How Multi-site Event Distribution Works

In a multi-site configuration, vFabric SQLFire distributes table DML operations between remote distributed systems, with a minimum impact on each system's performance. DML events are distributed only for the tables that you configure for replication by using a gateway receiver.

The DML event contains the originating site's distributed system ID, and the ID of each site to which it sends the event. This information ensures that no site re-forwards the event to a site that has already received the event. When a SQLFire site receives an event for a table DML operation, it forwards the event to the other sites it knows about (sites that correspond to configured gateway senders for the table), but it excludes those sites that it knows have already received the event for the table.

Note: A DML event does not record the ID of the sites that receive and apply the DML event. This means that unsupported WAN topologies can result in more than one copy of an event being applied to a single site. This can lead to duplicate data or failed DML execution in the table, and must be avoided. See the discussion of supported and unsupported topologies under Supported and Unsupported Topologies.

How a Gateway Processes Its Queue

Each primary gateway sender contains a processor thread that reads messages from its queue, batches them, and distributes them to the connected site. To process the queue, the thread takes the following actions:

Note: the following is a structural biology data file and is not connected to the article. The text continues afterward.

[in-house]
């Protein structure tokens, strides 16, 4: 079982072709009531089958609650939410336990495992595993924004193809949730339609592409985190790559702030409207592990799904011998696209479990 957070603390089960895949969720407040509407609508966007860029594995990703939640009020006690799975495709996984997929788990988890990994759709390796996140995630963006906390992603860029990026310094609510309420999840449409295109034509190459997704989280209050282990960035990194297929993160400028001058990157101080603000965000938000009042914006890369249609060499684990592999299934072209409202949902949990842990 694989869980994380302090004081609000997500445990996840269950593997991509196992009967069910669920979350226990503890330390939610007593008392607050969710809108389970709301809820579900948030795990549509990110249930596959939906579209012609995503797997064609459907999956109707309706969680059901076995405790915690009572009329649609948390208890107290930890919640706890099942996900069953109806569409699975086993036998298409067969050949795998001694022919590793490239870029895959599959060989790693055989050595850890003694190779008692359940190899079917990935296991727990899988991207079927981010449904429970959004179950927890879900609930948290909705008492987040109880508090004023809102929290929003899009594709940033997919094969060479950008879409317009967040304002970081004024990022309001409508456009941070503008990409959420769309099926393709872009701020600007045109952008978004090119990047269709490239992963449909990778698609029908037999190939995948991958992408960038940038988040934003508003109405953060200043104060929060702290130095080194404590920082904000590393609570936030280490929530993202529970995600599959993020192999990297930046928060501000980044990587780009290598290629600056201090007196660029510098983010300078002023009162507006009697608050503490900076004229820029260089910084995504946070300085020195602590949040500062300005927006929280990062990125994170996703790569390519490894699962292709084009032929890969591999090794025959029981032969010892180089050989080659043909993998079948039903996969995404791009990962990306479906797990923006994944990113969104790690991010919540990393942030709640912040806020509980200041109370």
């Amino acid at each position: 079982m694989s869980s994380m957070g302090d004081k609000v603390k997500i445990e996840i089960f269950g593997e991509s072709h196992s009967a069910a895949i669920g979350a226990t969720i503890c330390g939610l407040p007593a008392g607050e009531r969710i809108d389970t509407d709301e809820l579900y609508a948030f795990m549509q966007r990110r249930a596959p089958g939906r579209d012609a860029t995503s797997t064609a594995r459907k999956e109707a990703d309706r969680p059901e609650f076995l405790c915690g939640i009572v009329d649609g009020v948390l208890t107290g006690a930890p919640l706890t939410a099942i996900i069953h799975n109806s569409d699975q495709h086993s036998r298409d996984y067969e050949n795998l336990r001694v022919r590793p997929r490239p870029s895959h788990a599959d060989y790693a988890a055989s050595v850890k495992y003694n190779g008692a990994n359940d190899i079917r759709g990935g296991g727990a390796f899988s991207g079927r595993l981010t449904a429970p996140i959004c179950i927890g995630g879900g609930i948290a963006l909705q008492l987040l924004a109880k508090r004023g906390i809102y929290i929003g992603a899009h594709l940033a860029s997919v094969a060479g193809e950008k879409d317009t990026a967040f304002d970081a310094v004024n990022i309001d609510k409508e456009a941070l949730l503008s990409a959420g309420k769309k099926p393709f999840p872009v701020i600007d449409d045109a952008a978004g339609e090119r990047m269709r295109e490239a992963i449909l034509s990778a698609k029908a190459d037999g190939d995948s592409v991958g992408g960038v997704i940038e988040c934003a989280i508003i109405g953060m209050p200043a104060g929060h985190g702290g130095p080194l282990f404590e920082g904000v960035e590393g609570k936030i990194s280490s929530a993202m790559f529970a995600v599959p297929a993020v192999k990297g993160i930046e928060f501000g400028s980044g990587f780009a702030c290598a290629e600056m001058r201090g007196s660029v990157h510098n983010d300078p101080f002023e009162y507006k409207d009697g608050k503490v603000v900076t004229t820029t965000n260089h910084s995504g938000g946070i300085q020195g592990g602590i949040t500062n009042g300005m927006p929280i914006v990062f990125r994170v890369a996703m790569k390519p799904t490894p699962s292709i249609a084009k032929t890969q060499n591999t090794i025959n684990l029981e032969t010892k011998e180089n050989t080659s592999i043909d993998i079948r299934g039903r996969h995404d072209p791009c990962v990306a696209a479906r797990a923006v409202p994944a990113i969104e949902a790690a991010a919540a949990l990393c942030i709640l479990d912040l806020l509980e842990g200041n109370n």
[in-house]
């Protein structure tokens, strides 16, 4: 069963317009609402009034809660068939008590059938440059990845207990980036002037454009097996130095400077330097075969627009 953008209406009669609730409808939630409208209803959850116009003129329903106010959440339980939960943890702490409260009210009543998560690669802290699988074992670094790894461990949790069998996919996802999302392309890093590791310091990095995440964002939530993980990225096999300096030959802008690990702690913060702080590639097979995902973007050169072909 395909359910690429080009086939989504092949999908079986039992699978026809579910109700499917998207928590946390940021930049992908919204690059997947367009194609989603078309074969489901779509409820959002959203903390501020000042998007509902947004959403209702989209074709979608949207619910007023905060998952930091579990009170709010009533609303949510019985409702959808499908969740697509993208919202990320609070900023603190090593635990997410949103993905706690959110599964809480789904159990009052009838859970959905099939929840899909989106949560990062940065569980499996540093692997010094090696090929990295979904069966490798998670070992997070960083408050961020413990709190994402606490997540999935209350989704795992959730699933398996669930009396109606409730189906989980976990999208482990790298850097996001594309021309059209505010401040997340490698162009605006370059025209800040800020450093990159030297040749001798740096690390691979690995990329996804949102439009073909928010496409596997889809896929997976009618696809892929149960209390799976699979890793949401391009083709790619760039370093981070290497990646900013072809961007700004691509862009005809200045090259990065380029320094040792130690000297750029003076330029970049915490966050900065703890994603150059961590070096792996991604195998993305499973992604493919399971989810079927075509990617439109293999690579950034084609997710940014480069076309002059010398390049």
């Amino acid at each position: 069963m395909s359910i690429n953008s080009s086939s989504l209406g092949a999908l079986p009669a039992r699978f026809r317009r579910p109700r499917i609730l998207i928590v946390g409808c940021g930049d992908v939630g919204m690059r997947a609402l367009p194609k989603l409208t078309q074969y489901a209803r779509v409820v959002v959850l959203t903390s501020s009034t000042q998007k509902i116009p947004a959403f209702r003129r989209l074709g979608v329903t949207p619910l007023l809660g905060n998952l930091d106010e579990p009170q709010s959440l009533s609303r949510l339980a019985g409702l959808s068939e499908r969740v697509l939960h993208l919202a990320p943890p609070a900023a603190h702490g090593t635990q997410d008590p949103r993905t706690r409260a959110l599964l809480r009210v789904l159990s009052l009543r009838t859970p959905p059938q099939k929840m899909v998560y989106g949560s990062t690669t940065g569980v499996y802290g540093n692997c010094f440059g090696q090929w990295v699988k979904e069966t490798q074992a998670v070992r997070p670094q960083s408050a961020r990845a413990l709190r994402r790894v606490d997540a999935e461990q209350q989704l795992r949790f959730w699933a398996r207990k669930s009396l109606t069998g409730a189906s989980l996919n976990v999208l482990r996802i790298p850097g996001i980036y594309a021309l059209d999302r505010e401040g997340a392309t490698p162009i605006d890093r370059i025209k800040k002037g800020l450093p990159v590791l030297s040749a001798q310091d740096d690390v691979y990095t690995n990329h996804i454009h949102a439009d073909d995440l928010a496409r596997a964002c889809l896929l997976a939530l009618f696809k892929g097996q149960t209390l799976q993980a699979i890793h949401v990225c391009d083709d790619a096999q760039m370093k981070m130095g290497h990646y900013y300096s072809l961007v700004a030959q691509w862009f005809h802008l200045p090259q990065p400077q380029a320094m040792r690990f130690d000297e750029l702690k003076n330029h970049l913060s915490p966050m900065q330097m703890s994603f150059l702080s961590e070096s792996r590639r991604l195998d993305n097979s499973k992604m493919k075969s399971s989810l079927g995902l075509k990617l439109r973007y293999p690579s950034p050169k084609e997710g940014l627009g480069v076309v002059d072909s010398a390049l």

1. Reads messages from the queue.
  2. Creates a batch of the messages.
  3. Synchronously distributes the batch to the remote site and waits for a reply.
  4. Removes the batch from the queue after the remote site has successfully replied.

Because the batch is not removed from the queue until after the remote site has replied, the message cannot get lost. However, this also means that a message can be processed more than once in certain failure scenarios. If a site goes offline in the middle of processing a batch of messages, that same batch is sent again after the site is back online. See About High Availability for WAN Deployments.

The batch is configurable via the batch size and batch time interval settings, which you can specify when you create a gateway sender (see CREATE GATEWAYSENDER). A batch of messages is processed by the queue when either the batch size or the time interval is reached. In an active network, it is likely that the batch size will be reached before the time interval. In an idle network, the time interval will most likely be reached before the batch size. This may result in some network latency that corresponds to the time interval.

How a Gateway Handles Batch Processing Failure

These types of exceptions can occur during batch processing:
  • A gateway receiver fails with acknowledgment. If processing fails while the receiving gateway is processing a batch, it replies with a failure acknowledgment containing the exception, including the identity of the message that failed, and the ID of the last message successfully processed. The sending gateway removes the successfully processed messages and the failed message from the queue and logs the exception and the failed message information. The sender then continues processing the messages remaining in the queue.
  • The receiving gateway fails without acknowledgment. If the receiving gateway does not acknowledge a sent batch, the sender does not know which messages were successfully processed, so it re-sends the entire batch.
  • No remote gateways are available. If a batch processing exception occurs because no remote gateways are available, the batch remains on the queue. The sending gateway waits for a time, then attempts to re-send the batch. The time periods between attempts is five seconds. The existing server monitor continuously attempts to connect to the remote gateway, so eventually a connection is made and queue processing continues. Messages build up in the queue and possibly overflow to disk in the meantime.